That’s a song about having to come to terms with… at first I started writing it about a relationship and how my own personal battles with alcohol over the years have caused me to stay numb to other people’s feelings. It’s like when you wake up from doing something really bad when you’re fucked up and then you go, “Oh god, what did I do? Did I hurt that person’s feelings? Did I hurt myself?” I realized that something happened to me when my band broke up and I had to deal with band members, with personal issues, that I just said, this song could really relate to pretty much everybody that’s ever had to deal with someone hurting them from either alcohol or drugs or whatever. Or [it could be about] having some sort of issue that caused pain and hurt in the other person, and the you wake up from it and you realize you’re too late and you don’t really know what you’ve had until you’ve lost it. That’s kind of what that song is about. I think it’s my most bittersweet song on the record, for sure.
That’s probably why it came out best.
I would hope so, yes, thank you.
What’s up with this fun hidden track, “Get Stupid With You”?
That’s my R Kelly tribute. That’s my take on really cheesy, nasty, crappy R&B. Actually that’s something I just did in the studio, drunk, if you can tell. You hear at the end of it: I’m wasted, laughing my ass off.
How did Nikki Sixx — my favorite rock star of all time — end up playing bass on your album?
Nikki’s become kind of an older brother to me. He’s just super cool and I found out he was a big Marvelous 3 fan. I contacted him and he was like, “Dude, we’ve gotta hook up and do something sometime!” We ended up hooking up when I went out to LA and we hung out. I said “Come play on my record!” and he was like “I’ll do anything you want!” He came over and laid down a bass track on the record, so it as kind of weird: the guy I had a photo album of when I was in eighth grade, here he is and I’m telling him “Do that again. Naw, do that again.” But it’s cool because at least I’ve had a chance to get to know him first. We have a lot in common obviously, style-wise. I mean, like I said, he’s been the blueprint to rock, for me, for years.
Isn’t he just the raddest guy ever?
I love him.
He’s the coolest though, man. He’s been through a lot and I’ve learned more what not to do from him than what to do.
Anyway, the Nikki Sixx track, “Into The Black,” has this ’80s keyboard feel at the beginning…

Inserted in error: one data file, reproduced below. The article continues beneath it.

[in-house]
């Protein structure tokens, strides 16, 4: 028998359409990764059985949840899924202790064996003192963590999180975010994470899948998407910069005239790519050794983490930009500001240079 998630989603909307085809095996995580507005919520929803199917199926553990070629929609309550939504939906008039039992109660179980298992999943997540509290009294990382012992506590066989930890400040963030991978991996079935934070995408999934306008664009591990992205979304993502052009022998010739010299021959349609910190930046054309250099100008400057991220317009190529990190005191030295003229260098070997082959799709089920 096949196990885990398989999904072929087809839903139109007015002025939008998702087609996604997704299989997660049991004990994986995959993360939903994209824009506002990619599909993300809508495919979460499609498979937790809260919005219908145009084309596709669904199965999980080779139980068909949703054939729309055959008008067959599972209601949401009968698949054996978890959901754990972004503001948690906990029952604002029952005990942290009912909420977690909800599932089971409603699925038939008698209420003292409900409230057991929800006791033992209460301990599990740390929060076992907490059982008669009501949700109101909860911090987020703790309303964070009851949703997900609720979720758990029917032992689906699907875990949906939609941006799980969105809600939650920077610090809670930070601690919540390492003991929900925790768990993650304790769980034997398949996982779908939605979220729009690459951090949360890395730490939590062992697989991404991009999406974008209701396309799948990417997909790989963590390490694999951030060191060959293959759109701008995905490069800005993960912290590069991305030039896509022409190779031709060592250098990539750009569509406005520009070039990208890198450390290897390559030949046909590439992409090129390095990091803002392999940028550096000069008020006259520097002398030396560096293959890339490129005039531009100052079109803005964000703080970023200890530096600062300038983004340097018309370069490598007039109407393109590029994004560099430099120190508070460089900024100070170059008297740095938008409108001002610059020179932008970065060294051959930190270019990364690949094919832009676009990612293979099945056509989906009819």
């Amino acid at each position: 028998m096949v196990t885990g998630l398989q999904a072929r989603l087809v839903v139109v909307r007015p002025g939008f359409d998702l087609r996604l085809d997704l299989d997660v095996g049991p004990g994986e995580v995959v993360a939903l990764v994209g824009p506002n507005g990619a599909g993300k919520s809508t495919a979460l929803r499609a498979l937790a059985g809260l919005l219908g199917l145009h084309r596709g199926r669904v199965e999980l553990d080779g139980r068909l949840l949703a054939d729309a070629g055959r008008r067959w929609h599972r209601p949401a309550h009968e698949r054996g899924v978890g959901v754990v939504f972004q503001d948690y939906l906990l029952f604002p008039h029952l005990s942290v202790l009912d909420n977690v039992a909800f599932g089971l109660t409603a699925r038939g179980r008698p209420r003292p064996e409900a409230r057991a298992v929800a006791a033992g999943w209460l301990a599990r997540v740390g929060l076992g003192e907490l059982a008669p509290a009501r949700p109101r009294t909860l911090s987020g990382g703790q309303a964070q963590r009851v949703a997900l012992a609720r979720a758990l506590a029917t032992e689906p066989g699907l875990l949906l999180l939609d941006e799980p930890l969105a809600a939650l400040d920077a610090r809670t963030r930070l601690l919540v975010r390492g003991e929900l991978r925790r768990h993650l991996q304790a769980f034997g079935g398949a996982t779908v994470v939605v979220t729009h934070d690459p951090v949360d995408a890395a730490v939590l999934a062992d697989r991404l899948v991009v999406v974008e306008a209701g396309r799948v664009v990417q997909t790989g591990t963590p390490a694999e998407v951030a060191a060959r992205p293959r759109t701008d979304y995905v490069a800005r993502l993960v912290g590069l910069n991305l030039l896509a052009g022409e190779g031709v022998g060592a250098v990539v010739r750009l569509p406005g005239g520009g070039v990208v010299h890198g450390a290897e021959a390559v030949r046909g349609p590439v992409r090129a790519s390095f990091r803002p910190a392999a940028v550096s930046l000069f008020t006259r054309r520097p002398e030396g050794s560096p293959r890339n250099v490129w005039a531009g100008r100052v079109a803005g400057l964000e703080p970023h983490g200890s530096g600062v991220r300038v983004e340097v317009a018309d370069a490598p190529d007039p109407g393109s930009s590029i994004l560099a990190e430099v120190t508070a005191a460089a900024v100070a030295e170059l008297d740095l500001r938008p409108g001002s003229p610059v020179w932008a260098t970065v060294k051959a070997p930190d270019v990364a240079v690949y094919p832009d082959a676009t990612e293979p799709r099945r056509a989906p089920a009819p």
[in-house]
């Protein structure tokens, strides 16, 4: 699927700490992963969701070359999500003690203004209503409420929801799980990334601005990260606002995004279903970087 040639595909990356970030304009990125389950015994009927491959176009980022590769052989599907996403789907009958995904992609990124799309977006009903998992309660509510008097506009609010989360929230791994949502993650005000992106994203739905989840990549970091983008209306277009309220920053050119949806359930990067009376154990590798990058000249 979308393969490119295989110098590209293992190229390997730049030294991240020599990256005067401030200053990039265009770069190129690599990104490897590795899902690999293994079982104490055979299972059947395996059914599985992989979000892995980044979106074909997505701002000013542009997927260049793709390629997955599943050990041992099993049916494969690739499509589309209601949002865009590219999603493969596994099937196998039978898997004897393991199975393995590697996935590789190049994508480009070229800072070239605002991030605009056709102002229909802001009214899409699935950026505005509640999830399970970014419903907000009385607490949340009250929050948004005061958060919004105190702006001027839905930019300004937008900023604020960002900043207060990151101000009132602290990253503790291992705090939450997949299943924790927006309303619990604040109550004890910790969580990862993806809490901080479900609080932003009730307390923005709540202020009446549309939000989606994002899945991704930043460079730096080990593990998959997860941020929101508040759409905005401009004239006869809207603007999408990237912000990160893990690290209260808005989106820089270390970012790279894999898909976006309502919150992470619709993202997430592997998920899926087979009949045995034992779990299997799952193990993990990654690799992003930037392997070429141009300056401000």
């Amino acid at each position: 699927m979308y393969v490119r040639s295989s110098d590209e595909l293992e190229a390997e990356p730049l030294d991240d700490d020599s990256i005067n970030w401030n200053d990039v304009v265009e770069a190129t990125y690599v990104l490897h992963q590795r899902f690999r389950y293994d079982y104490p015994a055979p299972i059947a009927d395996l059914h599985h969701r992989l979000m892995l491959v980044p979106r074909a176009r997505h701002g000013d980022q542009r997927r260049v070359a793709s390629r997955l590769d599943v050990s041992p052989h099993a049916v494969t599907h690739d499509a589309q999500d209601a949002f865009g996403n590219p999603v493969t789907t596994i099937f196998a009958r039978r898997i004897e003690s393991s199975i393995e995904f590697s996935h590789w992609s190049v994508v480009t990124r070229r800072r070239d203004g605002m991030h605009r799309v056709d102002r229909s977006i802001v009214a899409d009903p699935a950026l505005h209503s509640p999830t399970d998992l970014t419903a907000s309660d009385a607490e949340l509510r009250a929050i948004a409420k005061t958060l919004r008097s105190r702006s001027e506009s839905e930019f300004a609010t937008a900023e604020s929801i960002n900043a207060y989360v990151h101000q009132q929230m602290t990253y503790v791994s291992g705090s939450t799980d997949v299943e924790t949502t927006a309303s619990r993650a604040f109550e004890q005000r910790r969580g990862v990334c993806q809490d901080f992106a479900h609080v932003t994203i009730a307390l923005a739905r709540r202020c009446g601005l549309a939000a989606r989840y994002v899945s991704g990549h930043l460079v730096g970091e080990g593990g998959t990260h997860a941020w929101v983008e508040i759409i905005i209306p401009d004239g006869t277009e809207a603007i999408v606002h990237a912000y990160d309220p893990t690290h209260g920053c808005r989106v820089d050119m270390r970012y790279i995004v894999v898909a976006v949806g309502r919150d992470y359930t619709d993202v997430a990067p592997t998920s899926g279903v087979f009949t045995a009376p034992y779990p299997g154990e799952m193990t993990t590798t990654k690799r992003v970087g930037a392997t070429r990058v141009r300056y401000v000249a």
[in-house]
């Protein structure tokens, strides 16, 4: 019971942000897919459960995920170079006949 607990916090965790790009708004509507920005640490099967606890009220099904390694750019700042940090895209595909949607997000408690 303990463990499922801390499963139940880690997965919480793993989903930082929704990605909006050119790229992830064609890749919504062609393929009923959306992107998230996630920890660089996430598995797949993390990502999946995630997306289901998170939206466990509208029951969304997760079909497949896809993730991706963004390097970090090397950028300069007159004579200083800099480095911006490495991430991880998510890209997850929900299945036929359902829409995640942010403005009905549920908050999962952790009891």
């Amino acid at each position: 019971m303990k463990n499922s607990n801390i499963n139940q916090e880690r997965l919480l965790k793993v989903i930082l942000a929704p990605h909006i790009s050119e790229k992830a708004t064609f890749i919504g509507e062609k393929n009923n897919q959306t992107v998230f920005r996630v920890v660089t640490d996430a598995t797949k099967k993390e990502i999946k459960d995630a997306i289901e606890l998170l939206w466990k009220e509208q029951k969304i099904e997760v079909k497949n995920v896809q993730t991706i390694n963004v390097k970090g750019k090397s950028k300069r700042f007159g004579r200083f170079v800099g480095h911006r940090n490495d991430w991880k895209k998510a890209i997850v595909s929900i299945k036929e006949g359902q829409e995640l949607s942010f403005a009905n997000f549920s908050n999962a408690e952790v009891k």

Totally. That’s something that, obviously, I can’t deny those influences and I didn’t want people to think that, “Oh well, you sound like you might be influenced by ’80s music.” Fuck you, of course I am! Listen to this. I didn’t want people to be like, “Oh, I don’t know if can pinpoint this.” Well, pinpoint this.
The ’80s are one of the reasons I had to get digital cable, so I could watch We Are the ’80s on VH-1 Classic.
That’s right, without the ’80s we would never have had Duran Duran and the world would be a bad place if we didn’t.
Another good ’80s reference that shows up on the song “Get Down” is “Rockin’ like Dokken,” which reminded me that you’re sort of friendly with the guys who run the Metal-Sludge.com Web site.
Well, they’re really cool. They’re nice to me, they like what I do. They seem to be fans and they don’t like much, from what I gather.
I think that site is hilarious. I wish they would make better use of their spell check function, but other than that, I have no problem with it. And you’re lucky that they like you, because even when they rip on you, they do it in a good way. Like, when they ran the old pictures of South Gang, when you had really long hair and were all glammed out; what are they going to do, just go on and on about how you’re pretty enough to be a girl?
Oh, you are making me blush.
It’s really no secret about how difficult and restrictive it is to try to get your music on the radio these days, so what I wanted to ask you is this: does most of your cash flow come from producing and songwriting?
Um, you know, I can’t lie, I’ve made really good money writing hits, or pseudo-hits, for other people, as well as a couple of songs for myself and producing records for other artists. It’s unfortunate that the artist is the lowest paid person on the totem pole, but that’s why I was like, “Well, fuck it, I’m going to do everything.” But I’m happy to say that I’ve made a living making music and strictly performing music, for the last ten years of my life, since I was in high school. I feel pretty good about the fact that I’ve been able to do that without having to resort to having to completely give up music or play in a cover band, you know? There’s been leaner times, that’s for sure, like when I had to sell ads for Ink 19. But it had to be a music-related job, honey. I can’t work at a record store. They’re all too worried about the next Star Wars sequel and the next Sigur Ros record. They don’t want to talk about fucking rock & roll — real rock.